Location: 300 North 200 East, Heber, Utah
During the Blackhawk War the Mormon settlers and the Utes struggled to feed their people. Mormon livestock displaced wild game the Indians depended upon, forcing them to prey upon Mormon livestock.
In the spring of 1867, a hungry Ute was captured butchering a cow in the Heber Valley. Bishop Murdock told him he would be released if he would carry a personal message to Chief Tabby (Tabiona) requesting an end to the long and needless war. A government Indian agent tried to meet with Tabby to talk peace, however the Chief said he would talk only with “Old Murdock!”
On August 19th Chief Tabby and several hundred of his people entered the town of Heber City. They went directly to Joseph’s home where they camped in his yard and pasture. The following day Joseph’s wives and the townspeople prepared a feast on this lot (where this monument is located) owned by John Carroll and a pit was dug to roast enough cattle to feed everyone. Each woman had been asked to bake a dozen loaves of bread and rows of tables were loaded with corn and whatever they could find to feed their guests.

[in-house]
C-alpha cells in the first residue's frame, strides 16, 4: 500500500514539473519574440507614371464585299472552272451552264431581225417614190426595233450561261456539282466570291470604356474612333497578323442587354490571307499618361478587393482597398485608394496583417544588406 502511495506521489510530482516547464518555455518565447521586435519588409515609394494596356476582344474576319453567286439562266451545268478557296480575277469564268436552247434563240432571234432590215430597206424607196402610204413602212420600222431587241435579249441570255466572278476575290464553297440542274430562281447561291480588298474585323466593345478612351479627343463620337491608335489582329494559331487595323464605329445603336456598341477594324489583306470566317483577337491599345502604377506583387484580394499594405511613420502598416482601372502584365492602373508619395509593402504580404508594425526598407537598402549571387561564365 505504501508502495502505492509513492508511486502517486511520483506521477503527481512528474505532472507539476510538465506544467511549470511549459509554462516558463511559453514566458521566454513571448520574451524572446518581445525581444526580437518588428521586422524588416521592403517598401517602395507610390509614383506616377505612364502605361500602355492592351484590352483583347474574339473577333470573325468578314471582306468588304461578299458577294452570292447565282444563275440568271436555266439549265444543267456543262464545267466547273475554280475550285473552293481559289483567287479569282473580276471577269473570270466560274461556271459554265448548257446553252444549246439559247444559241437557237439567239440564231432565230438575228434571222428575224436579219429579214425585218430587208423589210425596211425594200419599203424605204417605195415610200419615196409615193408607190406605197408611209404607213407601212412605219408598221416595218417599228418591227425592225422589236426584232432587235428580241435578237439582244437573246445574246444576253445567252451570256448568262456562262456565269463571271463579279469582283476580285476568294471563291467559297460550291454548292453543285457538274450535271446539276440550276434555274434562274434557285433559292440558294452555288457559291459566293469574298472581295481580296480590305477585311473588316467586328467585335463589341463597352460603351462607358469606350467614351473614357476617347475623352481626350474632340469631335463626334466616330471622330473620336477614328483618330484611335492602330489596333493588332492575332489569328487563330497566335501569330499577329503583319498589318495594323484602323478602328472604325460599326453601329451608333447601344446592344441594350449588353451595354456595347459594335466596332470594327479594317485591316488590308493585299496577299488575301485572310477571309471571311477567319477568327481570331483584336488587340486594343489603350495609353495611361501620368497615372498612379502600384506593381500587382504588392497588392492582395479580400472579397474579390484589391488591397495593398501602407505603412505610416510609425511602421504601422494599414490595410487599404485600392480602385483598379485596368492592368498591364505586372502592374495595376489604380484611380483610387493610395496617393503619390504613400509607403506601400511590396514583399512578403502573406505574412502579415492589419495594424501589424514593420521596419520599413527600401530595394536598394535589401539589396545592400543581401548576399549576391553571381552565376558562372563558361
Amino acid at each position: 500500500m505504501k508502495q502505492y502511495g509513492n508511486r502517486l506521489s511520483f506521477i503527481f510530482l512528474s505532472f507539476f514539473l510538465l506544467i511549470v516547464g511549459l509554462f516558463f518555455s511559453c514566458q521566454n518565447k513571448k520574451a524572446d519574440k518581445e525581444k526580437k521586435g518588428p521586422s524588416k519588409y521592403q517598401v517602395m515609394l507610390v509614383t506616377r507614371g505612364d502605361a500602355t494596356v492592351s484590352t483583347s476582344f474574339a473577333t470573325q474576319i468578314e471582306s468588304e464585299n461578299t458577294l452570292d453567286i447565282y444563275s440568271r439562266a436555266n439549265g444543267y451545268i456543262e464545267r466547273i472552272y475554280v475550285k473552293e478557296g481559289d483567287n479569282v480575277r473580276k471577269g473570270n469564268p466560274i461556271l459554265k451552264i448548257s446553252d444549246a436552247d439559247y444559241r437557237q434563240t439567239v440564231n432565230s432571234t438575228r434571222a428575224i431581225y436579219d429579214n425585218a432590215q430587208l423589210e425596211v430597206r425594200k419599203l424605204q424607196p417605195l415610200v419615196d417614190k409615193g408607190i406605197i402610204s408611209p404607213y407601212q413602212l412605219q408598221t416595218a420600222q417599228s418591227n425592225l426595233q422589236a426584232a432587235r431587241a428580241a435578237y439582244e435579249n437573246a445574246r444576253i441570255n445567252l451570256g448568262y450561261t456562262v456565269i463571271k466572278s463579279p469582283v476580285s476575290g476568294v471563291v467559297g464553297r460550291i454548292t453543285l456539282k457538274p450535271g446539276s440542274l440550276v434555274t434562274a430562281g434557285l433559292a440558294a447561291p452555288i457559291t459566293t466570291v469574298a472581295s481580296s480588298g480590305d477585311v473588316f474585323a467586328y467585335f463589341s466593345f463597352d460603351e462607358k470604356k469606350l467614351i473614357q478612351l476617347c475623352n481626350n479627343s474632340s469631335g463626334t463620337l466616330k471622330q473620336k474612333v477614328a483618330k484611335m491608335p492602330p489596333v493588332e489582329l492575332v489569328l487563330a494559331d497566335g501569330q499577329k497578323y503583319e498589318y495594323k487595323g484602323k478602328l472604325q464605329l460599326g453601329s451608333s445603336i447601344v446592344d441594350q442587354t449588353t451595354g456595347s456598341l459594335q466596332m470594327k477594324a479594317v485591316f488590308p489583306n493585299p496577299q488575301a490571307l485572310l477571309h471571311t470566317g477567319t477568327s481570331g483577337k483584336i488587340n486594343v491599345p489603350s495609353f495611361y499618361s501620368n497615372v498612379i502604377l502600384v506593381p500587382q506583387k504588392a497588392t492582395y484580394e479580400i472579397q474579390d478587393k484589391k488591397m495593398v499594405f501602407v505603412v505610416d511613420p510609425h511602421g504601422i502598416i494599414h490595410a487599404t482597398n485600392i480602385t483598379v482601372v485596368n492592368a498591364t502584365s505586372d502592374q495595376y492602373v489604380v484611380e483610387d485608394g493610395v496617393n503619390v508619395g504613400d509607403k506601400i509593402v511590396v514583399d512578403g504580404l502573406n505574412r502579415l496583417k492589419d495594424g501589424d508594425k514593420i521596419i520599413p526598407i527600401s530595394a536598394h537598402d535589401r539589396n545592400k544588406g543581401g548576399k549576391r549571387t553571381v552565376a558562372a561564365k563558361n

After a day of feasting and talking, Joseph, Chief Tabby, and his Sub-Chiefs went across the street to an upstairs room in Joseph’s home where a peace pipe was smoked and a treaty of friendship was signed.
This treaty ended the fighting between the settlers in Heber Valley and the Northern Utes. Joseph and Tabby served their people well. They honored their vows to maintain peace and remained friends for life.
This is #146 on the S.U.P. Marker list.